A Newfoundland and Labrador provincial court judge has ordered the Motor Vessel (MV) Nordic Fighter, a Norwegian-registered tanker, to pay a $70,000 penalty for illegally discharging a pollutant in Canadian waters.
On June 22, 2004, a routine Transport Canada marine pollution surveillance flight detected three slicks in the wake of the MV Front Fighter (now known as the Nordic Fighter). The pollution incident was detected approximately 85 miles southwest of Cape St. Mary’s, NL. The Front Fighter was traveling from Yorktown, Virginia toward Whiffen Head, Newfoundland and Labrador at the time.
Upon its arrival at Whiffen Head on June 23, Transport Canada Marine Safety Inspectors boarded the vessel and conducted an investigation into the incident and determined that the oil, the amount of which was estimated to be about 64 liters, originated from the MV Front Fighter.
As a result of the investigation, Transport Canada laid
charges against the vessel in Newfoundland and Labrador provincial court on June 30, 2004 under the Pollution Prevention Regulations of the Canada Shipping Act. The vessel pleaded guilty to the charge of illegal discharge of a pollutant in provincial court in St. John’s, NL and was subsequently fined $70,000.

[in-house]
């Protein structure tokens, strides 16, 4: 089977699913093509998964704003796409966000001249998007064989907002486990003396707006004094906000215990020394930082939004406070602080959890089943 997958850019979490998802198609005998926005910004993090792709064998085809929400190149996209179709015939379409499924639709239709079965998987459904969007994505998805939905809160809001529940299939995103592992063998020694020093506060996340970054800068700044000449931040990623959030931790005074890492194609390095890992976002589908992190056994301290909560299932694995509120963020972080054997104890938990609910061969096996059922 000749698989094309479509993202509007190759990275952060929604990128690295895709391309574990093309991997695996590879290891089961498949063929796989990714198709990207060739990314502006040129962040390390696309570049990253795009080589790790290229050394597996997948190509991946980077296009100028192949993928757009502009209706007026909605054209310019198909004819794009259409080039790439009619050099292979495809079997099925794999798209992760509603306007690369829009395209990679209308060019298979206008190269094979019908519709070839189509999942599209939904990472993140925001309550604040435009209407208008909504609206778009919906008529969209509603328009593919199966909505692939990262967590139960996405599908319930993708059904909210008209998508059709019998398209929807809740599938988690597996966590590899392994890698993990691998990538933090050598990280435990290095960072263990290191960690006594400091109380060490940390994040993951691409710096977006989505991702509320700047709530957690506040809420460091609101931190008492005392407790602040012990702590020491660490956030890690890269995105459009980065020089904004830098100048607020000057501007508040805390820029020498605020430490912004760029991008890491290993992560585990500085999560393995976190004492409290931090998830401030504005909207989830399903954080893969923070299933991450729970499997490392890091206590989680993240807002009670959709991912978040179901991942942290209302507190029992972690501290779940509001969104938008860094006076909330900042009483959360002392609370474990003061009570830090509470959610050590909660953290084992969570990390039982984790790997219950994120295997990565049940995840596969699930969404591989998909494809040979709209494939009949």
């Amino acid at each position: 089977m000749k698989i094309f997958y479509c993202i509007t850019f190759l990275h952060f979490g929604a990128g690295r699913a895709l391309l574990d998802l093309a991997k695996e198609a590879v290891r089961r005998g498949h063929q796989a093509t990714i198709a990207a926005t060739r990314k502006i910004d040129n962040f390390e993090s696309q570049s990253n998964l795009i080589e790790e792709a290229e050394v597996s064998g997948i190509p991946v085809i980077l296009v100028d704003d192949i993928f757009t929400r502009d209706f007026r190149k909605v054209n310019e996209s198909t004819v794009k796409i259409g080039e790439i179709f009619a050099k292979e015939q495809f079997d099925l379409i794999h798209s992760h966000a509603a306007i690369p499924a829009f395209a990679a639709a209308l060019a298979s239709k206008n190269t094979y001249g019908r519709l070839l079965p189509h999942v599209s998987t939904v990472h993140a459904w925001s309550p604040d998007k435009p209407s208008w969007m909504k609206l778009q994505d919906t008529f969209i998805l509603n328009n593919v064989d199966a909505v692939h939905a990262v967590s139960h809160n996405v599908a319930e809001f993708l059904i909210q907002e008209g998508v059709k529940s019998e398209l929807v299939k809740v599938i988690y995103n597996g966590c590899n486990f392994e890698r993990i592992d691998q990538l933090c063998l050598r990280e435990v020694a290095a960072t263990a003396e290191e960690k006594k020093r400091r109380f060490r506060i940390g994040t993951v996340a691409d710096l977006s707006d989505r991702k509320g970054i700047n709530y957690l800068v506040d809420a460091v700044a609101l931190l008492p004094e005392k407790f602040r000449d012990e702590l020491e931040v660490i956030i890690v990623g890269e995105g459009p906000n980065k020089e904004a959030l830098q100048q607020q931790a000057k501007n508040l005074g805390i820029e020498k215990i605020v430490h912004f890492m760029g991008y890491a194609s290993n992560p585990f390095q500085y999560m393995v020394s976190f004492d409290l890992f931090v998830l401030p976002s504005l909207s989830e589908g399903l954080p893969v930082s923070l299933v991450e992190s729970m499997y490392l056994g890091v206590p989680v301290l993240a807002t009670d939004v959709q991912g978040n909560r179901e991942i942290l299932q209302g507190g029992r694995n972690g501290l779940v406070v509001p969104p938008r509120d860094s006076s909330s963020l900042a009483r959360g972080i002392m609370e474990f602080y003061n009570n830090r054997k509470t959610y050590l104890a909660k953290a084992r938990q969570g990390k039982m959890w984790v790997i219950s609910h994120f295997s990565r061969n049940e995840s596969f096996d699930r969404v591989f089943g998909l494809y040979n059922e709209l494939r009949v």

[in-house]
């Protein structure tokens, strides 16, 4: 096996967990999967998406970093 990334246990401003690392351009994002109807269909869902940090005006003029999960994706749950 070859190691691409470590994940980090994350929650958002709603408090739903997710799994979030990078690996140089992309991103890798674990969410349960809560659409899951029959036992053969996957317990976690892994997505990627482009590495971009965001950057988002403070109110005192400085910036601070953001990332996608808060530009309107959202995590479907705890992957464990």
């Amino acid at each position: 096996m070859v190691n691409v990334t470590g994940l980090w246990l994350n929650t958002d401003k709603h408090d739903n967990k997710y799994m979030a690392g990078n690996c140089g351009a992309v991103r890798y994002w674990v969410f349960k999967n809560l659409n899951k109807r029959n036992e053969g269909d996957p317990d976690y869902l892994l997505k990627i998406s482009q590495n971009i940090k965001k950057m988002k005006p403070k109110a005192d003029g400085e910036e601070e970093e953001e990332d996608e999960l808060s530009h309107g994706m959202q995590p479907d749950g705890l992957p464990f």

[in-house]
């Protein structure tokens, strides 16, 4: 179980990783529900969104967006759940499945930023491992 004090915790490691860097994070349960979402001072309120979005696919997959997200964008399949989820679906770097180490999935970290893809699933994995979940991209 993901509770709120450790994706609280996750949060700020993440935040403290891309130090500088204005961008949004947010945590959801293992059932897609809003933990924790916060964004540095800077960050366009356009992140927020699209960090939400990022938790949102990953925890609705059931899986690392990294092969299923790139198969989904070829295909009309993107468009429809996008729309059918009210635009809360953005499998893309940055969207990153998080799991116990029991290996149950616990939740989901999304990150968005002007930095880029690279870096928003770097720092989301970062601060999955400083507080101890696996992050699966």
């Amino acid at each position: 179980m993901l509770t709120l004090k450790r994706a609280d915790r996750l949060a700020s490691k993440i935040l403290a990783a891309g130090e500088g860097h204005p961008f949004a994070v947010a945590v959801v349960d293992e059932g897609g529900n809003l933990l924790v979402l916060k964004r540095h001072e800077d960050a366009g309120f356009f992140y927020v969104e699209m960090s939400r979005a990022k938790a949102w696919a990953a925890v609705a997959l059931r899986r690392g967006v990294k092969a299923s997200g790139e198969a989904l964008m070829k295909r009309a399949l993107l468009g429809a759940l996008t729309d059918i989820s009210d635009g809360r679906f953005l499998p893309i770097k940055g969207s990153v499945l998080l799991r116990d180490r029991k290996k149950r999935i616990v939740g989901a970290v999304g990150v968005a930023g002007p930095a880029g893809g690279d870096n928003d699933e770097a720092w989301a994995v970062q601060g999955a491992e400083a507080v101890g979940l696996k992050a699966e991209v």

At the time of the pollution incident, the vessel was named Front Fighter and was owned by Frontline Ltd, of Oslo, Norway. The vessel has since then been sold to new owners and re-named Nordic Fighter.
Transport Canada is committed to ensuring environmentally responsible commercial marine operations and to prosecuting marine polluters whenever there is sufficient evidence. Penalties imposed by the courts act as a deterrent for any would-be polluter.
The department continues to work in close cooperation with other federal agencies, such as Fisheries and Oceans, Canadian Coast Guard, Environment Canada, the Department of National Defence and Justice Canada, as well as with other national and international partners in order to eliminate ship source marine pollution in Canadian waters.